Under Indiana law its corporations, along with the expressed power conferred by their charters, "take by implication all the reasonable modes of execution which a natural person may adopt in the exercise of similar powers." They enjoy these powers as fully as natural persons, with incidental power to do anything necessary to accomplish their corporate purposes, not repugnant to law. Burns' Ann. St.Ind.1933, § 18-502; St. Joseph Hydraulic Co. v. Globe, etc., Co., 156 Ind. 665, 675, 676, 59 N.E. 995, 999. It would seem necessary, convenient, and expedient for the Indiana state banks to insure their deposits in the Federal Deposit Insurance Corporation, if they have opportunity so to do, and the statutes are void of provisions as to which such action would be repugnant. State banks in Indiana may make any agreement with their depositors so long as the rights of innocent third parties are not injuriously affected. Burns' Ann.St. Ind.1933, Supp.1936, § 18-1103 (Acts 1935, c. 5, § 25); Sindlinger et al. v. Department of Financial Institutions of Indiana (Ind. Sup.) 199 N.E. 715, 105 A.L.R. 501. These statutes and decisions are persuasive of the premise that the Legislature of Indiana has authorized any state bank to make any contract regarding deposits which does not injure third parties.
But we find, further, that on February 2, 1933, in the midst of an era of great economic
The purpose of such legislative action, at such time and under the then existing status of banking institutions, must have been to authorize state banks to enter into association with other banks and trust companies, either state or national, for the enjoyment of remedial federal legislation, the purposes whereof are not inconsistent with any law of the state.
The word "associate" is not of uniform meaning but is, rather, vague in its connotation. In ordinary nomenclature it signifies, to connect closely or join with others in a common purpose, activity, or responsibility, to partake or share in a common design. It implies participation by each of the individuals, so united, in the achievement of a common purpose. In its general and ordinary sense it is said to signify confederacy or union for a particular purpose, good or ill, without any uniform discrimination as to precise meaning. Thomas v. Dakin, 22 Wend.(N.Y.) 9, 104; Allen v. Stevens, 33 App.Div. 485, 54 N.Y.S. 8, 23; Van Pelt v. Hilliard, 75 Fla. 792, 78 So.693, 695, L.R.A.1918E, 639. To organize is to arrange individual elements interdependently, each individual having a special relationship with respect to the whole.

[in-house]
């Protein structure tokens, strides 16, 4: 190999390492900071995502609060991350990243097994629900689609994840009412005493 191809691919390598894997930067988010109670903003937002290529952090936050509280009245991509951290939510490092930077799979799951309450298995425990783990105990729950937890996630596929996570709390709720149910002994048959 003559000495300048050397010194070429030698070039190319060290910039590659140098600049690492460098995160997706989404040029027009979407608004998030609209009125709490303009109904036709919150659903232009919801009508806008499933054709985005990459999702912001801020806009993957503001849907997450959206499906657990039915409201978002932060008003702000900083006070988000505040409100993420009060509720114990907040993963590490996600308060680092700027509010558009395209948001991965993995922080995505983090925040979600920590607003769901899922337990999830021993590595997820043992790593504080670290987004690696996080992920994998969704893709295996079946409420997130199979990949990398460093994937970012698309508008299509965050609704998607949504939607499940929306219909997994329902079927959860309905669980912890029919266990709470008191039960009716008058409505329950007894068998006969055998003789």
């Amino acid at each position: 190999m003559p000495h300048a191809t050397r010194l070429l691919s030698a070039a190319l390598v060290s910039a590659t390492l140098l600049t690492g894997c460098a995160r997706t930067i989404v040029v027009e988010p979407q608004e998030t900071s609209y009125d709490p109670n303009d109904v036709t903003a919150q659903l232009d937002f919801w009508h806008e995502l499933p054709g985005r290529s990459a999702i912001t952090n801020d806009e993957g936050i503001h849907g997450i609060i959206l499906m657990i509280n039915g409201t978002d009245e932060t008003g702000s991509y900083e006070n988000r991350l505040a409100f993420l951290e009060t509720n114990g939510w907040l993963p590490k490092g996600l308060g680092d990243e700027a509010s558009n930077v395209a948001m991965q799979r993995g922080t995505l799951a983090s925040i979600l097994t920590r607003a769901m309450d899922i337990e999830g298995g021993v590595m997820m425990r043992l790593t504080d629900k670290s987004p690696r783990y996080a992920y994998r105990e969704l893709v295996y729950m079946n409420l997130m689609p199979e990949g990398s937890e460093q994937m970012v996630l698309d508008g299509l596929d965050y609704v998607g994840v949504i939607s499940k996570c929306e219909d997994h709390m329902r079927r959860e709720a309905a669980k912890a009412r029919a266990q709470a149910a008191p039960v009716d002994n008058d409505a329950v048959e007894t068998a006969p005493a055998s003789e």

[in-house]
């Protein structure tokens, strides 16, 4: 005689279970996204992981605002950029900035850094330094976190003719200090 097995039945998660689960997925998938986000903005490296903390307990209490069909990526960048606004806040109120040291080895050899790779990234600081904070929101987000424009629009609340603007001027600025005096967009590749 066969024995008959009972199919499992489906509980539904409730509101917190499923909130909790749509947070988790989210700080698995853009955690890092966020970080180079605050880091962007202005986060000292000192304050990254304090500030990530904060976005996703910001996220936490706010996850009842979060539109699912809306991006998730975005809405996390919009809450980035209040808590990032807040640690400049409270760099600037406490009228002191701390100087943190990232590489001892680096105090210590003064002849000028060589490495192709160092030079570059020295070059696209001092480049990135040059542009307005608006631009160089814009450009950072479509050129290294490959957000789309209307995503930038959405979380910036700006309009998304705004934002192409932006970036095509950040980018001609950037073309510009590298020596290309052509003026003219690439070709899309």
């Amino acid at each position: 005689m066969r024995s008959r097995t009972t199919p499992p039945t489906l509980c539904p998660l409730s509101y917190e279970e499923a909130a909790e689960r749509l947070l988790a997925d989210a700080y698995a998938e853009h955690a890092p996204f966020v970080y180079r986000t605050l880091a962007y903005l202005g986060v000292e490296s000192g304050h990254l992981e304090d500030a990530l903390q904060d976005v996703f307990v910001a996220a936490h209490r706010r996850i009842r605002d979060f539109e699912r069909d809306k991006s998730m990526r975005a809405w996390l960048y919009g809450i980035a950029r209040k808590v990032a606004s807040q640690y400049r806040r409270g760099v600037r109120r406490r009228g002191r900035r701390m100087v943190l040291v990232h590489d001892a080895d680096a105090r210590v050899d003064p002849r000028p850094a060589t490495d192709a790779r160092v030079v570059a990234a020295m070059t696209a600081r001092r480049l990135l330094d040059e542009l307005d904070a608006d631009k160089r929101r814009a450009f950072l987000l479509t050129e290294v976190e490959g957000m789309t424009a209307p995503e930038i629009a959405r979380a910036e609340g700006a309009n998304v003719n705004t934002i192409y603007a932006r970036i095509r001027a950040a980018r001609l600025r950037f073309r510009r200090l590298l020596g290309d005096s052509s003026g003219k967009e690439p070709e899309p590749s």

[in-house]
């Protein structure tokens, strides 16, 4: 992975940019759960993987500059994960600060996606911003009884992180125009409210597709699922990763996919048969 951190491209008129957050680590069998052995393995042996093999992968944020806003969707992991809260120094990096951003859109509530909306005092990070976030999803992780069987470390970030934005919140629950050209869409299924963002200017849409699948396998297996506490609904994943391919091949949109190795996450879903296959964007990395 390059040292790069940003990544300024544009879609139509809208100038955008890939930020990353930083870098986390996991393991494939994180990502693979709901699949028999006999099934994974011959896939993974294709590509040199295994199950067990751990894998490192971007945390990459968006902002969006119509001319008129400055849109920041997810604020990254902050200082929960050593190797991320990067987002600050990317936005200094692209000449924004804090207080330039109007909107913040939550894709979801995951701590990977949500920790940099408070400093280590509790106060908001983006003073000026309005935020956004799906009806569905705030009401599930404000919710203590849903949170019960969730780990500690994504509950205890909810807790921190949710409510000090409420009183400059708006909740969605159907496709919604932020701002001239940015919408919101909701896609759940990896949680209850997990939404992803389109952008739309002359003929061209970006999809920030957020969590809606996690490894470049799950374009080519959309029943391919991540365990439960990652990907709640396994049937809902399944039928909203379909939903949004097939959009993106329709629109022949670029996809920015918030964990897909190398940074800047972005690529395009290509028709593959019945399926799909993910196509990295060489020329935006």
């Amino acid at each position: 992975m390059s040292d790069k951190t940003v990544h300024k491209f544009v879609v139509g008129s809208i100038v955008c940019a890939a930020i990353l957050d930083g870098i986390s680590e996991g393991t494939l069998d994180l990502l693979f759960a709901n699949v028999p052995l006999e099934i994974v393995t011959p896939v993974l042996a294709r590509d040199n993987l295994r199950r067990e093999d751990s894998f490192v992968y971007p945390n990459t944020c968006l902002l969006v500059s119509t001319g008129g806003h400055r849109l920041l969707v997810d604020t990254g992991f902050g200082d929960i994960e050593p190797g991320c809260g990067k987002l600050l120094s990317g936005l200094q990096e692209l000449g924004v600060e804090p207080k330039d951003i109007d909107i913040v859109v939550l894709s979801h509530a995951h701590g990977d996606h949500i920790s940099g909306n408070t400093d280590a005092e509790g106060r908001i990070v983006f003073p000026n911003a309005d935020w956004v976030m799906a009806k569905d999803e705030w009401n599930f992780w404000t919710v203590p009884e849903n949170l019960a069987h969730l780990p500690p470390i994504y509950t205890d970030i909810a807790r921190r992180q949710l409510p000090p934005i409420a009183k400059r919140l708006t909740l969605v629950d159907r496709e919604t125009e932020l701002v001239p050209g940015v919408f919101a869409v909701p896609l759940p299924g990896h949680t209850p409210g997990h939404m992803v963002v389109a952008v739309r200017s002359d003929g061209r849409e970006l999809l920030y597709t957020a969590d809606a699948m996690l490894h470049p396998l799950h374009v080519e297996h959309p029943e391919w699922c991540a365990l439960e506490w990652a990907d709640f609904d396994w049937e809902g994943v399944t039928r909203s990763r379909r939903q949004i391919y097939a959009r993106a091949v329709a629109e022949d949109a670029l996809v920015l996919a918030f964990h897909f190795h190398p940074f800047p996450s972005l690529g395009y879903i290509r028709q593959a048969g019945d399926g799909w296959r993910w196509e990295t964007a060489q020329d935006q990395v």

If the Indiana legislative act cited had any purpose whatever, it must have been to authorize banks of Indiana to participate and join with other banks in any common purpose promoted by any federal legislation not repugnant to the laws of Indiana. Insurance of deposits is not repugnant to such laws. By this act, the state exhibited an intention to waive its absolute control of its own creatures, the state banks, to the extent necessary to secure to them enjoyment of remedial legislation, and thus to authorize its banks to participate in and become associated with federal legislation which had to do with purposes not inconsistent with law. The Federal Deposit Insurance Corporation is owned by the government and member banks. It is in fact an organization of banks, fathered by the government, for the purpose of working out insurance, through the association or union of banks participating in such insurance, and is the product of federal legislation within the intent of the Indiana statute.
That the Legislature contemplated participation by Indiana banks in such federal legislation is further evidenced by the later Act of January 28, 1935, wherein section 213 of the banking statute was amended to provide that the state banking department should furnish to various agencies of the federal government and their examiners copies of all examinations of not only banks which are members of the Federal Reserve System, but also of all "banks whose deposits are or may become insured" by the Federal Deposit Insurance Corporation, and to disclose to the government and its agencies the condition of any bank whose deposits are so insured. Burns' Ann.St. Ind.1933, Supp.1936, § 18-1503 (Acts 1935, c. 5, § 39). It was a futile gesture for the Legislature to provide for the furnishing of such reports by nonmember insured banks if it had not previously authorized such banks to become insured.
It seems clear, therefore, that the general statutes of Indiana contemplate that state banks may make such contracts with regard to the deposits as are not repugnant to law; that in 1933 it was expressly provided that state banks might become associated with other banks as beneficiaries in federal legislation the purpose of which is not inconsistent with the state laws; that still later it was provided that nonmember state banks whose deposits are insured shall report to the federal authorities, and that as a result there is consent by the state to such banks' participation in the federal legislation. Such participation entails likewise the responsibilities created by that act. To the extent of its participation in the federal legislation, each bank became an instrumentality of the federal government, enjoying its remedial legislation and bound by its legal limitations and responsibilities.
The indictments were valid, and the judgments are affirmed.